Gold prices fall from one-month peak as report indicates progress in U.S.-China talks

Gold futures slipped lower Wednesday, pulling back from a nearly one month high, as a recent report that trade talks between Beijing and Washington are progressing dulled some haven demand for the metal.

Just a day earlier, President Donald Trump suggested that he could delay a partial resolution until after the 2020 presidential elections.

“Gold prices continue to trade off of every trade headline,” said Edward Moya, senior market analyst, at Oanda.

Bloomberg News reported early Wednesday that a Sino-American trade pact was close to coming to fruition and that details on a partial roll back of import duties was being discussed, despite recent rhetoric that suggested that the tensions between the parties was becoming inflamed.

Gold for February delivery GCG20, -0.44% on Comex lost $3.90, or 0.3%, at $1,480.50 an ounce, after jumping 1% Tuesday to the highest settlement for a most-active contract since Nov. 6, according to FactSet data. March silver SIH20, -2.02%, meanwhile, shed 18.8 cents, or 1.1%, to trade at $17.06 an ounce, following a 1.7% surge in the previous session.

The fresh reports come after Trump on Tuesday said it might be preferable to hold off on completing a long-awaited U.S.-China trade deal until after the November 2020 presidential race.

The developments around trade come ahead of a Dec. 15 deadline for the imposition of fresh import tariffs on China.

Gold has benefited from lower yields in government debt, like the 10-year Treasury note TMUBMUSD10Y, +3.15% at around 1.75%, and softness in the U.S. dollar, as measured by the ICE U.S. Dollar Index DXY, -0.14%, because lower rates can reduce the opportunity cost of owning gold versus the perceived safety of government paper and a weaker buck can make dollar-pegged bullion more attractive to buyers using other currencies.

Gold continued its decline despite some disappointing U.S. data, with U.S. private sector employment up by 67,000 in November, according to payroll processor ADP—the smallest increase since May. The ISM services survey dropped to 53.9 in November from 54.7.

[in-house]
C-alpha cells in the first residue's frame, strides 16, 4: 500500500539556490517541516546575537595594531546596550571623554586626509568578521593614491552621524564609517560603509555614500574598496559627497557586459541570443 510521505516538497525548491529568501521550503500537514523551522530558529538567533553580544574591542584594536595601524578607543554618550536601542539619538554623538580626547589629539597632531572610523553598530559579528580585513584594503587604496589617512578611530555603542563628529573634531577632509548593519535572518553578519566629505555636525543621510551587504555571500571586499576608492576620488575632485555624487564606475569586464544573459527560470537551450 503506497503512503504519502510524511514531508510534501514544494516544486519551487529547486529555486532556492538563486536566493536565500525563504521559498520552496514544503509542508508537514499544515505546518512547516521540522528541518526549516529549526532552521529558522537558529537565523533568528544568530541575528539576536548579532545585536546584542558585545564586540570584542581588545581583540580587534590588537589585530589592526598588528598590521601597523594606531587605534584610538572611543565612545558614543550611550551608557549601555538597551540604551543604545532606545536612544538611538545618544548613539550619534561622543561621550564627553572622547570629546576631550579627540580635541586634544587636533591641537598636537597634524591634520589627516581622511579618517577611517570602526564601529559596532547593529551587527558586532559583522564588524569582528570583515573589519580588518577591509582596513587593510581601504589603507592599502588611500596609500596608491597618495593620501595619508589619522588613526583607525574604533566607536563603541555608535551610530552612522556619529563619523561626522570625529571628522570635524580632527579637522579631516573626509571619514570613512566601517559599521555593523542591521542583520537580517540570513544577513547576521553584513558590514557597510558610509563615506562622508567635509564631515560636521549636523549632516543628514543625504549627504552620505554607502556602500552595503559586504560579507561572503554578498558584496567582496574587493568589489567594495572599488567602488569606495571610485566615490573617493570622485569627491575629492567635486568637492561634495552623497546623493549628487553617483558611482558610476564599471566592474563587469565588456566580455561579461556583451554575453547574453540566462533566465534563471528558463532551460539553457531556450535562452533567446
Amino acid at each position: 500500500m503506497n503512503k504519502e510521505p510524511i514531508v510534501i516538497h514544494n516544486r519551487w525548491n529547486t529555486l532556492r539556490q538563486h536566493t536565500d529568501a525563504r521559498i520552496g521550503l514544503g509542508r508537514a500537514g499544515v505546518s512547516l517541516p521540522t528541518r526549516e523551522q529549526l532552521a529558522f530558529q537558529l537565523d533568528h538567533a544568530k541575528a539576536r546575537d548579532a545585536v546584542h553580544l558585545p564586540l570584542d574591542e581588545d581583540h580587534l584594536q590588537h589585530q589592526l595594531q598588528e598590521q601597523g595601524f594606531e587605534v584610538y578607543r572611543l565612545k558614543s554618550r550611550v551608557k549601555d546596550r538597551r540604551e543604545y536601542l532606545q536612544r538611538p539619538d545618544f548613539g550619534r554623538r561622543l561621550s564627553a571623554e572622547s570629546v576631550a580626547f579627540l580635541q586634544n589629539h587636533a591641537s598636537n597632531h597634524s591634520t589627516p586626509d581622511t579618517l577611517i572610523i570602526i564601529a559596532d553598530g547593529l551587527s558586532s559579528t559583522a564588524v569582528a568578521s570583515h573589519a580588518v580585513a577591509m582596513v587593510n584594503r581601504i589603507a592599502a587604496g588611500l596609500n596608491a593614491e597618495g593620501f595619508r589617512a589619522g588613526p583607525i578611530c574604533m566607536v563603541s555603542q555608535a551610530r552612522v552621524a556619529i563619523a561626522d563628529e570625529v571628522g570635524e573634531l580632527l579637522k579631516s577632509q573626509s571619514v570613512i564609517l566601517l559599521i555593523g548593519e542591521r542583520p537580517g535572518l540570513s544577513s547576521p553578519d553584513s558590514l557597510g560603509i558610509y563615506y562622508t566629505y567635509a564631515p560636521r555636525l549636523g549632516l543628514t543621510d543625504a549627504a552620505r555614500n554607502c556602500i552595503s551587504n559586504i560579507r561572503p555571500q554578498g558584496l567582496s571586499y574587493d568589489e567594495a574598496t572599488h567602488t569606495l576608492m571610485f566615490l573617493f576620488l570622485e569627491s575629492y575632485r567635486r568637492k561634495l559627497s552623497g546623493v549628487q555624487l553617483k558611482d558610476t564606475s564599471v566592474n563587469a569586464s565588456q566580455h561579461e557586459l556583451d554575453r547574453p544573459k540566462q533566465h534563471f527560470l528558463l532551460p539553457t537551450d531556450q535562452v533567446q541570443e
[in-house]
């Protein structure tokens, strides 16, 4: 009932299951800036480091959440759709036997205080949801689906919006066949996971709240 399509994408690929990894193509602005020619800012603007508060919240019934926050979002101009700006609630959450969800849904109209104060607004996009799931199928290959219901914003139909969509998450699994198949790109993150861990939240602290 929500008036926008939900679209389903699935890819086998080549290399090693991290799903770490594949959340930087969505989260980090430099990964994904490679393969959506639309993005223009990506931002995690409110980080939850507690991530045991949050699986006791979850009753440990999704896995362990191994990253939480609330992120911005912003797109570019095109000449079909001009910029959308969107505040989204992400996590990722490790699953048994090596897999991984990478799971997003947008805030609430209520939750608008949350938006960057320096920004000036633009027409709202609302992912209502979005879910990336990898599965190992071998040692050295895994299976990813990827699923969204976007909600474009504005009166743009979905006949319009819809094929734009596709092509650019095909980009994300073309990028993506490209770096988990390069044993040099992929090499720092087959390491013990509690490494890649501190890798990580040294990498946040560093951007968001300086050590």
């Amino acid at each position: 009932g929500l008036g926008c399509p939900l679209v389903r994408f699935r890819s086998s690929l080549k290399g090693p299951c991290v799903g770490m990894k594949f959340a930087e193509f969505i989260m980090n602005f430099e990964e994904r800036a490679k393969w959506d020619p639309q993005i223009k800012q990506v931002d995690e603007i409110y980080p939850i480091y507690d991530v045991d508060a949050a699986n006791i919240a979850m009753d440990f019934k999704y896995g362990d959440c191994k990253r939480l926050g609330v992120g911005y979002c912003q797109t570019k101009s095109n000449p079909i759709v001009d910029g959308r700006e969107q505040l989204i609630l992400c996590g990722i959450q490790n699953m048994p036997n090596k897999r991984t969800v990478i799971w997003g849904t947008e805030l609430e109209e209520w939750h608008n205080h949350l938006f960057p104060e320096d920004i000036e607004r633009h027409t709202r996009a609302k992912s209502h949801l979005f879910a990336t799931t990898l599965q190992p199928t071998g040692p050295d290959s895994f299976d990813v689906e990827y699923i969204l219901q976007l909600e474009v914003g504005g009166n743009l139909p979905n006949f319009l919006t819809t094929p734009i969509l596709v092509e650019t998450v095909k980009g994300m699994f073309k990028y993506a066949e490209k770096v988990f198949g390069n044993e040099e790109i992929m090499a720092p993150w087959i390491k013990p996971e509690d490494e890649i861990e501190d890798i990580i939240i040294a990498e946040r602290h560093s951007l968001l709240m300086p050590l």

The uncertainty surrounding a trade deal, even in the face of Wednesday’s optimism, has tempered the enthusiasm for gold bears.

“Appetite towards the precious metal is likely to receive a boost if Washington moves ahead with the tariff hikes on December 15,” wrote the research team at FXTM in a daily research note. “Brexit and global growth concerns are also seen as other risks which may push the precious metal higher in December.”

Among other metals Wednesday, March copper HGH20, +1.51% added 1.3% to $2.657 a pound, set to recoup its 1% loss from a day earlier. January platinum PLF20, -0.83% fell by 0.5% to $907.10 an ounce, while March palladium PAG20, +0.00% traded at $1,836.80 an ounce, up 0.7%.


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Ed Moya

Ed Moya

Contributing Author at OANDA
With more than 20 years’ trading experience, Ed Moya was a Senior Market Analyst with OANDA for the Americas from November 2018 to November 2023.

His particular expertise lies across a wide range of asset classes including FX, commodities, fixed income, stocks and cryptocurrencies.

Over the course of his career, Ed has worked with some of the leading forex brokerages, research teams and news departments on Wall Street including Global Forex Trading, FX Solutions and Trading Advantage. Prior to OANDA he worked with, where he provided market analysis on economic data and corporate news.

Based in New York, Ed is a regular guest on several major financial television networks including CNBC, Bloomberg TV, Yahoo! Finance Live, Fox Business, cheddar news, and CoinDesk TV. His views are trusted by the world’s most respected global newswires including Reuters, Bloomberg and the Associated Press, and he is regularly quoted in leading publications such as MSN, MarketWatch, Forbes, Seeking Alpha, The New York Times and The Wall Street Journal.

Ed holds a BA in Economics from Rutgers University.